The owners of this kitchen had spent the money to upgrade the finishes in their kitchen upon building the home 12 years ago, but after living in the space for several years they realized how nonfunctional the layout really was. The (then) two preschool aged children had grown into busy, hungry teenagers with many friends who also liked to hang out at the house. So the family needed a more functional kitchen with better traffic flow, space for daily activities revolving around the kitchen at different times of day, and a kitchen that could accommodate cooking for and serving large groups. Furthermore, the dark, traditional finishes no longer reflected the homeowners’ style. They requested a brighter, more relaxed, coastal style that reflected their love of the seaside cities they like to visit. Originally, the kitchen was U-shaped with a narrow island in the middle. The island created narrow aisles that bottle-necked at the dishwasher, refrigerator, and cooktop areas. There was a pass-through from the foyer into the kitchen, but the owners never liked that the pass-through was also located so close to the powder room. The awkward proximity was unappealing and made guests feel uncomfortable. The kitchen’s storage was made up of lots of narrow cabinets, apothecary drawers, clipped corner units, and very few drawers. It lacked useful storage for the larger items the family used on a daily basis. And the kitchen’s only pantry was small closet that had only builder-grade, narrow shelving with no illumination to be able to see the contents inside. Overall, the kitchen’s lighting plan was poorly executed. Only six recessed cans illuminated the entire kitchen and nook areas. The under cabinet lighting was not evenly distributed either. In fact, the builder had mis-placed the under cabinet lighting around the decorative pilasters which made for choppy, dark cubbies. Further, the builder didn’t include any lighting over the sink or the bar area, which meant whoever was doing the dishes was always in their own shadow. That, coupled with the steep overhang of the game room above made the bar area feel like a dim, cavernous space that wasn’t inviting or task oriented. The kitchen looked out into the main living space, but the raised bar and a narrow wall (which held the only large cabinet in the kitchen) created more of a barrier than a relationship to the living room or breakfast nook. In fact, one couldn’t even see the breakfast nook from the cooktop or sink areas due to its orientation. The raised bar top was too narrow to comfortably sit to either dine at or chat from due to the lack of knee space. The the homeowners confided that the kitchen felt more like a dark, dirty prison than place where the family, or their guests, wanted to gather and commune. The clients' needs and desires were: ➢ to create a kitchen that would be a space the family loved to be in; to relate to the adjacent spaces all around, and to have better flow for entertaining large groups ➢ to remove the walls between the breakfast nook and living area and to be able to utilize the natural light from the windows in both those areas ➢ to incorporate a functional chopping block for prepping fresh food for home cooked meals, an island with a large sink and drain board, 2 pull out trash cans, and seating for at least the 2 teens to eat or do homework ➢ to design a kitchen and breakfast nook with an airy, coastal, relaxed vibe that blended with the rest of the house's coastal theme ➢ to integrate a layered lighting plan which would include ample general illumination, specific task lighting, decorative lighting, and lots of illuminated storage ➢ to design a kitchen with not only more storage for all the husband’s kitchen gadgets and collection of oils and spices, but smart storage, including a coffee/breakfast bar and a place to store and conceal the toaster oven and microwave ➢ to find a way to utilize the large open space between the kitchen, pantry area, and breakfast nook Twelve Stones Designs achieved the owner's goals by: ➢ removing the walls between the kitchen and living room to allow the natural light to filter in from the adjacent rooms and to create a connection between the kitchen, nook, and living spaces for a sense of unity and communion ➢ removing the existing pantry and designing 3 large pantry style cabinets with LED tape lights and rollout drawers to house lots of kitchen appliances, gadgets, and tons of groceries. We also took the cabinets all the way up to the 9’ ceiling for additional storage for seasonal items and bulk storage. ➢ designing 2 islands - 1 with a gorgeous black walnut chopping block that houses a drawer for chopping and carving knives and a custom double pull out trash unit for point of use utilization - and 1 that houses the dishwasher, a large Blanco Gourmet sink with integrated drain board, woven baskets for fresh root vegetables and kitchen towels, plenty of drawer storage for kitchen items, and bar seating for up to 4 diners. ➢ closing off the space between the kitchen and the powder room to create a beautiful new private alcove for the powder room as well as adding some decorative storage. This also gave us space to include more tall storage near the new range for precision placement of the husband’s extensive oil and spice collection as well as a location for a combo-steam oven the wife wanted for baking and cooking healthy meals. The project is enhanced functionally by: ➢ incorporated USB and standard receptacles for the kids’ laptops and phone charging in the large island ➢ designing the small island to include additional open shelving for items used on a daily basis such as a variety of bowls, plates, and colanders. This set up also works well for the husband who prefers to “plate” his dinners in restaurant-style fashion before presenting them to the table. ➢ the integration of specific storage units, such as double stacked cutlery drawers, a custom spice pull-out, a Kuerig coffee and tea pod drawer, and custom double stacked utensil drawers ➢ moving the refrigerator to the old oven location - this eliminated the bottle neck as well as created a better relationship to the eating table. It also utilizes the floor space between the pantry, nook, and kitchen ➢ creating a banquet style breakfast nook - this banquette seating not only doubles the amount of seating for large gatherings but it better utilizes the odd space between the kitchen and the previous nook area. It also helps to create a distinct pathway from the mudroom room through the pantry area, kitchen, nook, and living room. ➢ the coffee/breakfast bar area which includes the perfect location for the concealed microwave and toaster oven, convenient storage for the coffee pods and tea accoutrements. Roll-out drawers below also house the smoothie maker, hot water kettle, and a plethora of smoothie-making ingredients such as protein powders, smoothie additives, etc. Furthermore, the drawers below the Keurig house measuring utensil, cutlery, baking supplies and tupperware storage. ➢ incorporating lots of wide drawers and pullouts to accommodate large cookware. ➢ utilizing as much vertical space as possible by building storage to the ceiling which accommodates the family’s abundant amount of serving platters, baking sheets, bakeware, casserole dishes, and additional cutting boards. The project is enhanced aesthetically by: ➢ new 5-piece Versailles pattern porcelain tile that now seamlessly joins the entire down stairs area together creating a bright, cohesiveness feeling instead of choppy separated spaces - it also adds a coastal feeling ➢ designing a cabinet to conceal the microwave and toaster oven ➢ the coastal influenced light fixtures over the nook table and island ➢ the sandy colors of the Langdon Cambria countertops. The swirling pattern and sparkling quartz pieces remind the homeowner of black-and-tan sandy beaches ➢ the striped banquet seating whose creamy white background and blue-green stripes were the inspiration for the cabinet and wall colors. ➢ All the interior doors were painted black to coordinate with the blacks and grays in the backsplash tile and countertop. This also adds a hint of tailored formality to an otherwise casual space. ➢ the use of WAC's Oculux small aperture LED units for the overhead lighting complimented with Diode LED strips for task lighting under the cabinets and inside the pantry and glass wall cabinets. All of the lighting applications are on separate dimmer switches. Innovative uses of materials or construction methods by Realty Restoration LLC: ➢ Each 1-1/2” x 3” block of reclaimed end-grain black walnut that makes up the center island chopping block was hand milled and built in the shop. It was designed to look substantial and proportional to the surrounding elements, executed by creating the 4 inch tall top with a solid wood chamfered edge band. ➢ The metal doors on either side of the vent hood were also custom designed for this project and built in the Realty Restoration LLC shop. They are made 1x2, 11-gauge mild steel with ribbed glass. Weighing 60 lbs a piece, heavy duty cabinet hinges were added to support the weight of the door and keep them from sagging. ➢ Under-cabinet receptacles were added along the range wall in order to have a clean, uninterrupted backsplash. Design obstacles to overcome: ➢ Because we were removing the demising walls between the kitchen and living room, we had to find a way to plumb and vent the new island. We did this by tunneling through the slab (the slab had post tension cables which prevented us from just trenching) to run a new wet vent through a nearby structural wall. We pulled the existing hot and cold lines between upper floor joists and ran them down the structural wall as well and up through a conduit in the tunnel. ➢ Since we were converting from wall overs to a gas range it allowed us to utilize the 220 feed for the wall ovens to provide a new sub panel for all the new kitchen circuits ➢ Due to framing deficiencies inherited from the original build there was a 1-1/2” differential in the floor-to-ceiling height over a 20 foot span; by utilizing the process of cutting and furring coupled with the crown moulding details on the cabinet elevations we were able to mask the problem and provide seamless transitions between the cabinet components. Evidence of superior craftsmanship: ➢ uniquely designed, one-of-a-kind metal “X” end panels on the large island. The end panels were custom made in the Realty Restoration LLC shop and fitted to the exact dimensions of the island. The welding seams are completely indistinguishable - the posts look like they are cut from a single sheet of metal ➢ square metal posts on the small island were also custom made and designed to compliment and carry through the metal element s throughout the kitchen ➢ the beautiful, oversized end panels on the pantry cabinets which give the breakfast nook a tailored look ➢ integrating a large format 5 piece Versailles tile pattern to seamlessly flow from the existing spaces into the new kitchen space ➢ By constructing a custom cabinet that jogged around a corner we could not remodel (housing the entry way coat closet) we were able to camouflage the adjacent wall offset within the upper and lower cabinets. By designing around the existing jog in the structural walls we accomplished a few things: we were able to find the space to house, and hide, the microwave and toaster oven yet still have a clean cohesive appearance from the kitchen side. Additionally, the owners were able to keep their much needed coat closet and we didn’t have to increase the budget with unnecessary structural work.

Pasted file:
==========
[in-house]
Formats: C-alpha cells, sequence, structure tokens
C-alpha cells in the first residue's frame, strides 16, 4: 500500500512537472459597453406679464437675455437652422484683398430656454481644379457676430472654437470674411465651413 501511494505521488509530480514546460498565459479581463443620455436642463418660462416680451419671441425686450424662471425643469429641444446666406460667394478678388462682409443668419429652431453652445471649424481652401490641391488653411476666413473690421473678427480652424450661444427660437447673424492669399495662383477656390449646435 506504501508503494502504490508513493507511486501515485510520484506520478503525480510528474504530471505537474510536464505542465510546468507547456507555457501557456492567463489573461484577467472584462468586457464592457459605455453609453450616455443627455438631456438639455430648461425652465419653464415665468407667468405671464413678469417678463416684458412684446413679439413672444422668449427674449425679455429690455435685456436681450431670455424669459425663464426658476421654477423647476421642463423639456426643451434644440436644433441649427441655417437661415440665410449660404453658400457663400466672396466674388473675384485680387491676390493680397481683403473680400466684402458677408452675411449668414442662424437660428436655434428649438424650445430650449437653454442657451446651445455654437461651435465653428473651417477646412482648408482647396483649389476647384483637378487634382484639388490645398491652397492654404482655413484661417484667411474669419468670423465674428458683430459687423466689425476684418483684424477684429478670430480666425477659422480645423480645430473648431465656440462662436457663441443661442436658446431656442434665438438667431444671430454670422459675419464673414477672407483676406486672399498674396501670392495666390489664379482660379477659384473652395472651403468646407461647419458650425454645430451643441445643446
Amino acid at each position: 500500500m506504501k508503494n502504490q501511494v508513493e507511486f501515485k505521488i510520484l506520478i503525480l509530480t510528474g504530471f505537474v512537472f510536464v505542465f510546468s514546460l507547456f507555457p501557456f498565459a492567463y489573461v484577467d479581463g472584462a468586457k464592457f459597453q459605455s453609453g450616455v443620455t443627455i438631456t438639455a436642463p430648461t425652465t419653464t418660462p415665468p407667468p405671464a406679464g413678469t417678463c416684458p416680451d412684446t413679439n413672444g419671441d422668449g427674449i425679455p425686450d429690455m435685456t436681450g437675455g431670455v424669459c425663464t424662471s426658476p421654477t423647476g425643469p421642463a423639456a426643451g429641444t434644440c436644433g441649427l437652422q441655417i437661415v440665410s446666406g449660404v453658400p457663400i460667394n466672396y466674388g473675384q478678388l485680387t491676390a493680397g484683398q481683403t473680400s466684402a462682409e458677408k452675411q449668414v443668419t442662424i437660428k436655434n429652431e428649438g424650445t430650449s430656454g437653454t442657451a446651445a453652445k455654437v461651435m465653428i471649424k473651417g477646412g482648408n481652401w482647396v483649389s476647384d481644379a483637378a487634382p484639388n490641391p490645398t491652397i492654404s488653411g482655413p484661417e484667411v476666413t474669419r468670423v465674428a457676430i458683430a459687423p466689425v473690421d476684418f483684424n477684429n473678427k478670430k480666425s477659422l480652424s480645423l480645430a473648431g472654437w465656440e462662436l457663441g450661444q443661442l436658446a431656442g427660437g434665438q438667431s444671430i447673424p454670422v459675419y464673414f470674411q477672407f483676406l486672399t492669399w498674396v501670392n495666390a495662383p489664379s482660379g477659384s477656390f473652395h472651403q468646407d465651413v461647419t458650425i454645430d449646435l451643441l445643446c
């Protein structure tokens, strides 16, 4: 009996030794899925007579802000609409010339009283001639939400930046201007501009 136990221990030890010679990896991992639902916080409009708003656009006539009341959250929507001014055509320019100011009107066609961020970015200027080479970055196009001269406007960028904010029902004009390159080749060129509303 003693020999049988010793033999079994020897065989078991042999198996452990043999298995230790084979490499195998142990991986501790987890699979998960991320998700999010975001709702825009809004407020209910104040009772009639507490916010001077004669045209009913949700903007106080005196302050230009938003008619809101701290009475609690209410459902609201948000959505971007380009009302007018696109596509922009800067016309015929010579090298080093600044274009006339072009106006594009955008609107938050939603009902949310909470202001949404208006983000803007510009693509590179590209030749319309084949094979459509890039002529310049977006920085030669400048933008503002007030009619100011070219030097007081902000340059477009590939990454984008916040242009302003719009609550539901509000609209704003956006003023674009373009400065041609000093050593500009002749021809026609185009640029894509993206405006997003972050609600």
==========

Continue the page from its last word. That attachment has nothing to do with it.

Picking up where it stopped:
68,173 Coastal Kitchen Design Ideas